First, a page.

7) Do something fun.

Horse shows encompass more than just showing horses. Encourage your son or daughter to participate in other activities, help with fundraisers, go to meet and greets, take in dinner with friends, a movie or go for a swim at the hotel. Everyone needs some down time and horse show kids are no different. Laughter releases endorphins that improve mood and performance.

8) Nourish their little bodies.

Horse show days are a whirlwind. It is easy to forget to eat or to suddenly realize it is well passed dinner time. Try to keep your child’s meal and sleep routine as close to normal as the horse show will allow. Crankiness is often the result of hunger or sleep deprivation. A good night’s sleep may well be more productive than another trip around the pen.

9) Develop relaxation techniques.

Practice stress reducing activities before the show. Establish a pattern of healthy responses to stressful situations away from the horse show. Teach your child how to take deep breaths to calm rattled nerves. Practice visualization – have your child imagine his or her perfect ride. On show day, recalling that memory can boost confidence and calm fears. Or remind your child of a situation they entered with apprehension that turned out well.

10) Avoid using the word “don’t”.

Speak only with positive directives. “Keep your eyes up”, “wait for the judges to look up” or ” stay tall in the corner”. Kids will remember the last thing you told them. When you say “don’t drop your eyes” the child remembers “drop your eyes” and promptly does as instructed – drop their eyes. Most important, tell your son or daughter how much you enjoy watching them show. I highly suggest reading http://outoftheboxstall.wordpress.com by Karen Waite, PhD. It is a wonderful read about the importance of telling your child how much you enjoy watching them perform.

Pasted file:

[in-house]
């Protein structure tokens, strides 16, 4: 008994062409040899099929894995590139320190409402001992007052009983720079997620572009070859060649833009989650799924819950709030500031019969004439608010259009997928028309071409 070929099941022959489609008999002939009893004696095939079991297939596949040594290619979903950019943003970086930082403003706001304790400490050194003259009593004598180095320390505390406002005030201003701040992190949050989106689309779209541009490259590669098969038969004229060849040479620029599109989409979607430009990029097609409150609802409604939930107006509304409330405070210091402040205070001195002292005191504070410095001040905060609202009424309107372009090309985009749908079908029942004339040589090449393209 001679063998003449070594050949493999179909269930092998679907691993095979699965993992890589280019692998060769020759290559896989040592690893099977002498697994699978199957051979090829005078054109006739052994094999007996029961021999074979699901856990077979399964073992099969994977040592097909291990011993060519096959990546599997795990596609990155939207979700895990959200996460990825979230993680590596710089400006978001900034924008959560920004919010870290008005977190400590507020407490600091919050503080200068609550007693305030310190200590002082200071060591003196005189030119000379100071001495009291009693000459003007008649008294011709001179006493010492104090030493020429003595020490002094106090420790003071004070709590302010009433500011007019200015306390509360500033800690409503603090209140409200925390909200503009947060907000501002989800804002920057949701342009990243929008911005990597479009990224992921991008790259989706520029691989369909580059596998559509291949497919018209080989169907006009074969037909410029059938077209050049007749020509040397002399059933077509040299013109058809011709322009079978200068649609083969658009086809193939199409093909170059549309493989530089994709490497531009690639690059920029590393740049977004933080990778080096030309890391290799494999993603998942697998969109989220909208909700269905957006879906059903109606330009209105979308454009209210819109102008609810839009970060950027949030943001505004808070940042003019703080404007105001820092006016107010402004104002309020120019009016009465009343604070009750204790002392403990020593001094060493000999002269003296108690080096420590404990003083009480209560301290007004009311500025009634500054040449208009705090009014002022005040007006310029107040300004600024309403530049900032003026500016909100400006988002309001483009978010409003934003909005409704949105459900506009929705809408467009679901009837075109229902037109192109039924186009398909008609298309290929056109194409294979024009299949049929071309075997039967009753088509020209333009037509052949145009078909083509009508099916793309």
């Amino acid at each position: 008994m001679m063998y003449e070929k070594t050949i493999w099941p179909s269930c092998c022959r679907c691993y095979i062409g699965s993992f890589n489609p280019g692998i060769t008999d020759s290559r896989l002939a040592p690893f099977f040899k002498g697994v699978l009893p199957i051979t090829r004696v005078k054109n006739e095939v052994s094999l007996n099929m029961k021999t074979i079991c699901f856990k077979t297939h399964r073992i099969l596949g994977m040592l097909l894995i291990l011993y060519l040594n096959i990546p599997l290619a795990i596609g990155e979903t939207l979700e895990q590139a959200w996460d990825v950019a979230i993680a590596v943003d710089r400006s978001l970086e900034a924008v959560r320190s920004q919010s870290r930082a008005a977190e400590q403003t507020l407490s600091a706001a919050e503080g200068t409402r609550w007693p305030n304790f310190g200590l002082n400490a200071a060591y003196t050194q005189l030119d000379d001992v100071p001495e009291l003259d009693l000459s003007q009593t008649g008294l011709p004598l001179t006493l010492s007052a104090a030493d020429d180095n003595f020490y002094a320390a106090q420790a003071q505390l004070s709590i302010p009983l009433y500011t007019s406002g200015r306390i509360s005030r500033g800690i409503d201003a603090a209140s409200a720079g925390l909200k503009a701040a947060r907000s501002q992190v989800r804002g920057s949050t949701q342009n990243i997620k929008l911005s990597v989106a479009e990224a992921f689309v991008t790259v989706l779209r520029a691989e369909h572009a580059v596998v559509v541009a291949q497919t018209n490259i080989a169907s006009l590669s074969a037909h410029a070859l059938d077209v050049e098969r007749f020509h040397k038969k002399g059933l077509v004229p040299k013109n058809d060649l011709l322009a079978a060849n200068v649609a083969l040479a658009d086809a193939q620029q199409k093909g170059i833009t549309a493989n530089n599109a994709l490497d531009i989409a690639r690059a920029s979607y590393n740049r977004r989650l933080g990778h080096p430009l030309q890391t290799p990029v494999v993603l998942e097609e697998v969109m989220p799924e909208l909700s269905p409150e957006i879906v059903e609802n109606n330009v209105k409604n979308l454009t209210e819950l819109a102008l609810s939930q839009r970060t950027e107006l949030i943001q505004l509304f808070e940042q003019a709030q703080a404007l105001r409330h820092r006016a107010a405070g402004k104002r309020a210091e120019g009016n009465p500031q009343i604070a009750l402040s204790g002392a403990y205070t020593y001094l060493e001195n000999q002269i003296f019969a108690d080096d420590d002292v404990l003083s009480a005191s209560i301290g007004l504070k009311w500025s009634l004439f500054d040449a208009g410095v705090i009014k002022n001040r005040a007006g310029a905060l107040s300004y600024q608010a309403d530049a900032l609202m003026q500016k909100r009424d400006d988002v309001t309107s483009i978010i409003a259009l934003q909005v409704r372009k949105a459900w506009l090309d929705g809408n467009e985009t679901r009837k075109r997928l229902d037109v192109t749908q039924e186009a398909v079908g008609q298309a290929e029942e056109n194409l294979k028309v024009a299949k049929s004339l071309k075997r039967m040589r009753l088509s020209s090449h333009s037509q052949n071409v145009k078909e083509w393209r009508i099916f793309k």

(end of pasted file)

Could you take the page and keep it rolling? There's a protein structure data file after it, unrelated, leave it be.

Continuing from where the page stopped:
Competition presents terrific learning opportunities. Winning involves independent decision making, self control, discipline and maturity. Horse shows encourage growth and push children to excel. They teach kids to set goals, to handle losses, to learn from their mistakes and to perform in front of an audience. All great tools children need as adults.

While the stress of showing causes some to rise to the occasion, too much stress can exhaust a child and lead to burnout. Overzealous parents often drive their kids away from the very thing they want most for the child. Kids want to satisfy but should never feel that winning is the only way to gain approval.

What adults teach children about competition – directly or indirectly – has a lasting effect on that child. Build confidence, teach your children trust, let them discover awareness and develop an ability to learn; then watch your child’s dreams come true.

 

About Stephanie Lynn: Professional Horseman Stephanie
Lynn coached her first AQHA World Champion in 1988. She has since
coached, trained and shown World, Congress and Honor Roll horses across
disciplines. She is a judge for AQHA, NSBA and APHA and has judged World
Championship shows for each association. Most recently, Stephanie is
the author of The Good Rider Series and A Lifetime Affair:
Lessons Learned Living My Passion. The Good Rider Series is a library of
resource material that is both practical and applicable in the barn and
show ring for riders. Stephanie can always be reached through her 
website: http://www.stephanielynn.net to answer your questions, schedule a clinic or lesson.